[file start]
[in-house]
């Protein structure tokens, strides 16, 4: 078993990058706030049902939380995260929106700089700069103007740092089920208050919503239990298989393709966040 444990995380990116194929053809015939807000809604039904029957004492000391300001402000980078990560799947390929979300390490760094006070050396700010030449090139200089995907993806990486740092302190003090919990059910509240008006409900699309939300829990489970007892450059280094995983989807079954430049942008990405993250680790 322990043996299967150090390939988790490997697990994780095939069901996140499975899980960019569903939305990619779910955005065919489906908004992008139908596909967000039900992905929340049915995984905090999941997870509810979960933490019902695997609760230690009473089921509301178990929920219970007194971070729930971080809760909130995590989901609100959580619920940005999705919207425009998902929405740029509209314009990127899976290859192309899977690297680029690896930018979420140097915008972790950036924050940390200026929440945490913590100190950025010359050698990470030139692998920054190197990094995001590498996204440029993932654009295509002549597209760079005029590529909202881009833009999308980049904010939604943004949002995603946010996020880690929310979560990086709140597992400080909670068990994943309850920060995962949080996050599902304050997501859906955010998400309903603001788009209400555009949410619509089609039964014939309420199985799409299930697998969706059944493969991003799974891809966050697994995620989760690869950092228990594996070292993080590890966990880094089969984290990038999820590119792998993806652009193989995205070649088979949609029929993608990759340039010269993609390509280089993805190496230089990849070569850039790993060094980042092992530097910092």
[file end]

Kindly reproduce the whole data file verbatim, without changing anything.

[in-house]
């Protein structure tokens, strides 16, 4: 078993990058706030049902939380995260929106700089700069103007740092089920208050919503239990298989393709966040 444990995380990116194929053809015939807000809604039904029957004492000391300001402000980078990560799947390929979300390490760094006070050396700010030449090139200089995907993806990486740092302190003090919990059910509240008006409900699309939300829990489970007892450059280094995983989807079954430049942008990405993250680790 322990043996299967150090390939988790490997697990994780095939069901996140499975899980960019569903939305990619779910955005065919489906908004992008139908596909967000039900992905929340049915995984905090999941997870509810979960933490019902695997609760230690009473089921509301178990929920219970007194971070729930971080809760909130995590989901609100959580619920940005999705919207425009998902929405740029509209314009990127899976290859192309899977690297680029690896930018979420140097915008972790950036924050940390200026929440945490913590100190950025010359050698990470030139692998920054190197990094995001590498996204440029993932654009295509002549597209760079005029590529909202881009833009999308980049904010939604943004949002995603946010996020880690929310979560990086709140597992400080909670068990994943309850920060995962949080996050599902304050997501859906955010998400309903603001788009209400555009949410619509089609039964014939309420199985799409299930697998969706059944493969991003799974891809966050697994995620989760690869950092228990594996070292993080590890966990880094089969984290990038999820590119792998993806652009193989995205070649088979949609029929993608990759340039010269993609390509280089993805190496230089990849070569850039790993060094980042092992530097910092």